For retail salespeople and sales managers…
Grab a cuppa something hot and tasty, as unlike the brevity of most of my blogs, this one will be a bit longer to read and digest.
It’s not common for us to have undergo the process of actually buying furniture in a retail setting. We think about creating (and executing???) a great retail experience for the guest and we think about our selling experience to them. So please, keep an open mind as you read my encounter as a customer.
I was in the market for 2 chairs; stylish recliners or something stationary. I preferred leather and had a small space to consider. My budget/expectation was $1500-2000 each (if needed). The motivating factor for me was to have chairs comfortable enough to watch an entire movie so I could invite people over to do that (my current set didn’t offer much comfort). I was looking for about 6 months before I purchased, but didn’t need that much time if I found what I wanted sooner.
I looked at chairs in several retail stores with whom I work. I asked for either a salesperson or a manager, told them what I wanted and what my considerations were. I was explicit with my challenges and flexible with the solutions. Out of six retail stores, only one store took the request and actually responded. Unfortunately, it was the day after I had purchased, and to her credit, the solution she offered was a good one.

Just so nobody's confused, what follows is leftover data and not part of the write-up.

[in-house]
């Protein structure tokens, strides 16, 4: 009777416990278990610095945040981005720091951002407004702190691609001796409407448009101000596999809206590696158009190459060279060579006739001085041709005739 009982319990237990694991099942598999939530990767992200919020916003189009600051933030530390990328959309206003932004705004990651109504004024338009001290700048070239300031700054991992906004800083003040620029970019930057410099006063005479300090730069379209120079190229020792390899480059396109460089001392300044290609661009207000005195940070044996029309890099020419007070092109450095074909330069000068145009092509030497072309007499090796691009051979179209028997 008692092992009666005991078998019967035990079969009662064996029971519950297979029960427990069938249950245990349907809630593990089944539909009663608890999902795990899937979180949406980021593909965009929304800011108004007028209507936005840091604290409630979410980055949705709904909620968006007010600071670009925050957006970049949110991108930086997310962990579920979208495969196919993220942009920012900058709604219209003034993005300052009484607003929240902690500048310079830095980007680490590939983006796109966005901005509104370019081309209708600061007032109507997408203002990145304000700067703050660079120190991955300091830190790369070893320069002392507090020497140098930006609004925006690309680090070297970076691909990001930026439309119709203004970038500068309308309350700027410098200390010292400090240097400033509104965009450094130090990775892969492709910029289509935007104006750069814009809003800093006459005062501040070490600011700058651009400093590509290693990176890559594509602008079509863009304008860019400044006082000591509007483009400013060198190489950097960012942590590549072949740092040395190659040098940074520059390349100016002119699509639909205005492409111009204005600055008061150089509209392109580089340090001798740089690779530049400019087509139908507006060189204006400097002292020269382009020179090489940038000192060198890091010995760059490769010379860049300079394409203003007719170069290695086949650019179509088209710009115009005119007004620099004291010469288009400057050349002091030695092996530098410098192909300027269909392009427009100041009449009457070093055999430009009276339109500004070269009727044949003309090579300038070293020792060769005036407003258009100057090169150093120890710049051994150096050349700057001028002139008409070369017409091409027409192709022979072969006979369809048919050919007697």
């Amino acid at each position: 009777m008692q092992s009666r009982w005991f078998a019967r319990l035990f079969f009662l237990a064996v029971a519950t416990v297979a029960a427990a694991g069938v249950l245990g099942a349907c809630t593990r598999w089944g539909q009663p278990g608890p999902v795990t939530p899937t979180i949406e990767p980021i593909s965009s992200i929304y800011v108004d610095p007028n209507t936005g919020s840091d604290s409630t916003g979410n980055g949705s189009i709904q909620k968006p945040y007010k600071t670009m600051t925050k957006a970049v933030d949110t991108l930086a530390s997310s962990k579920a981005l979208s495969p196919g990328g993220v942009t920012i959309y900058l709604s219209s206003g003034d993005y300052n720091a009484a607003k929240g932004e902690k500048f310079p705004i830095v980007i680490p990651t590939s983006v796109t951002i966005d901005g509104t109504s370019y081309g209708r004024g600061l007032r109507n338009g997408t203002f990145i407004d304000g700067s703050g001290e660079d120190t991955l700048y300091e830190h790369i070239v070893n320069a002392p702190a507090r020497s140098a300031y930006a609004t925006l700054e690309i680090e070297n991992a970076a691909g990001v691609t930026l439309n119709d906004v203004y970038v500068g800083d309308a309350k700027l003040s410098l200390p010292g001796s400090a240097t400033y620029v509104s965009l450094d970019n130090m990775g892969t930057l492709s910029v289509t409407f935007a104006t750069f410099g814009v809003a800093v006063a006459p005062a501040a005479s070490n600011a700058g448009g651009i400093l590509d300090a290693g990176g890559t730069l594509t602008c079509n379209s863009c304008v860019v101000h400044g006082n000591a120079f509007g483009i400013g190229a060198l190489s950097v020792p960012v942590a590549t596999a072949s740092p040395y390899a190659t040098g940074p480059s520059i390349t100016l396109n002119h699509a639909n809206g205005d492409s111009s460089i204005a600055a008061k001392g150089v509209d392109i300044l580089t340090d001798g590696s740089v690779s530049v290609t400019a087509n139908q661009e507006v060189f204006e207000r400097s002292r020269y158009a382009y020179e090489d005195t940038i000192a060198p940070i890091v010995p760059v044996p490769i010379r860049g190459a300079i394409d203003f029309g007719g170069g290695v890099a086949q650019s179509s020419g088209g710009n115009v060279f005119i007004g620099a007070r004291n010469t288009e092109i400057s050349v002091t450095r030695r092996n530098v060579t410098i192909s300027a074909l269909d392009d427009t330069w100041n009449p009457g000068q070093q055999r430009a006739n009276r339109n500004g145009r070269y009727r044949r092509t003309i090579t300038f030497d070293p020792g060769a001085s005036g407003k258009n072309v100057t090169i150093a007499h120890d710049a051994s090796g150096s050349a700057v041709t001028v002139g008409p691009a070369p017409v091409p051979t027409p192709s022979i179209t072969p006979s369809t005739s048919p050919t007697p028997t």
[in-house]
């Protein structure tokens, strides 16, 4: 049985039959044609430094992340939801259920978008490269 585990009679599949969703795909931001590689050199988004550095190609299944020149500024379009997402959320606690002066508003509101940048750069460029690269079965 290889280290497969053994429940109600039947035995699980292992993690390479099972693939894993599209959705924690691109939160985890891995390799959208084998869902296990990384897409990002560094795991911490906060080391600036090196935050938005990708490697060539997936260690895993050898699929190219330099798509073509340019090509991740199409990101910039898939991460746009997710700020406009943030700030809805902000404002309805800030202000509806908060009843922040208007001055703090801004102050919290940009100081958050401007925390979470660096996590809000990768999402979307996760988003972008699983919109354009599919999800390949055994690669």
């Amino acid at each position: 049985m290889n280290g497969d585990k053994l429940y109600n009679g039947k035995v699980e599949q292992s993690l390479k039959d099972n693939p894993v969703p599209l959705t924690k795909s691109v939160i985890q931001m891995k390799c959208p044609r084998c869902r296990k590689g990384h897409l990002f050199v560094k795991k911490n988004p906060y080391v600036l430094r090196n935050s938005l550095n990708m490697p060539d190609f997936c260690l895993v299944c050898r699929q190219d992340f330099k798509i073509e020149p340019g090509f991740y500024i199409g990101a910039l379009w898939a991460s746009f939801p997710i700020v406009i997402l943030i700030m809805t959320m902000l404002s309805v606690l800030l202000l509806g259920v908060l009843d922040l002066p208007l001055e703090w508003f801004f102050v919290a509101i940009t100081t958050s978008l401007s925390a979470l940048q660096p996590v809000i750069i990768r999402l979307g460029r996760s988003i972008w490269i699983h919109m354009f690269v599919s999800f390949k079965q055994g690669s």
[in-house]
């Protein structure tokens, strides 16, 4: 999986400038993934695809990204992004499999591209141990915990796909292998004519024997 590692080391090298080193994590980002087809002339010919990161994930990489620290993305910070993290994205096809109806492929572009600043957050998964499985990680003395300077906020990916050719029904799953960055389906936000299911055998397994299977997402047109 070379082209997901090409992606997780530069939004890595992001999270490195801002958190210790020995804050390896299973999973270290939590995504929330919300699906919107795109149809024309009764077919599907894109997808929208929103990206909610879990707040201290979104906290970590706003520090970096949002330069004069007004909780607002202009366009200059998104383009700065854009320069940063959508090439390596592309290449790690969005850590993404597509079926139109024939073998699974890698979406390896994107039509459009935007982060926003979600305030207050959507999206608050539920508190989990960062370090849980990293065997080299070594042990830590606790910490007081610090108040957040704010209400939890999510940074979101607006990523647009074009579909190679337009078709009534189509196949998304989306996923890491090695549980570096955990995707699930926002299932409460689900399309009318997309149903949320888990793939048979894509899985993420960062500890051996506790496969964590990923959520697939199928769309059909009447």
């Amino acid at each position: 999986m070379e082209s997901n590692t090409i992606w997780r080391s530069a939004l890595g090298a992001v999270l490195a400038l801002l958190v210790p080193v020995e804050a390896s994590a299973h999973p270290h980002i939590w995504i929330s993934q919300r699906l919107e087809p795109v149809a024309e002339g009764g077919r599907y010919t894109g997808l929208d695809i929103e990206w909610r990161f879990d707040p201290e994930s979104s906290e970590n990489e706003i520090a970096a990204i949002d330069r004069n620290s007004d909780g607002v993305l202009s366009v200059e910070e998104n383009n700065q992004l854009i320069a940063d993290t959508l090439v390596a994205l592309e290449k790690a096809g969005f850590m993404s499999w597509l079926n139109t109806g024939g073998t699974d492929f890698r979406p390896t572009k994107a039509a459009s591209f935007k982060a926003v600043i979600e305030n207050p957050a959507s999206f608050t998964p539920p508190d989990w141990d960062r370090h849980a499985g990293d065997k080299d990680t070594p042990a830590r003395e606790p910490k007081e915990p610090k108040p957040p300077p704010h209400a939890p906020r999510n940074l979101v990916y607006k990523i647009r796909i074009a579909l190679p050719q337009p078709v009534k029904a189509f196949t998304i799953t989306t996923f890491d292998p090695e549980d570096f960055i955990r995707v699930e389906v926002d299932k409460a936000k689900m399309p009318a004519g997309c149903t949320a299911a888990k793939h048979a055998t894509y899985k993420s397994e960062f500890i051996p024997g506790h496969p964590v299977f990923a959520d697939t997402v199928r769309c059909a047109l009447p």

I special ordered two chairs from a local retailer, Regal House, owned by someone I grew up with, and was assisted by a salesperson/designer I have known for decades. The chairs I bought are lovely and I am delighted with them. Roberta was great to work with.
At the same time I was looking for the chairs, I had a love seat recovered with fabric I provided the upholsterer. While I loved the chairs as they were, I also really like the love seat as it is now. It’s in a subtle fabric, that by itself, isn’t magnificent, but in the whole of the room, works perfectly. I have a lot of art and patterned rugs, so I wanted my upholstery to be more subtle than it might be in a room with a simpler background. It’s the entirety of the room that makes it work.
Here are my questions and thoughts:
- Had I not been as knowledgeable about product and the process, would the result or the experience have been the same?
- Had I been an actual customer and my room NOT have been sketched by the salesperson, would the solution have been as attractive and satisfied the challenges?
I think not. And, in fairness, I WAS an actual customer, just a better educated one with high expectations and a willingness to be open to different solutions than my own. It drove home the NEED to sketch the room (which I had already done) to get the whole room to work, not just to get chairs. It showed me the true importance of asking discovery questions to really get to the problem and find the solution. Finally, it showed how easily (and far too soon) salespeople give up on a BUYING customer — for whatever reason.
My takeaways: Sketch, sketch, sketch. Ask more questions about the big picture, even if the customer is looking for one item. And follow up until you get the sale. Period.
Thank you for reading.
Now, go sell something.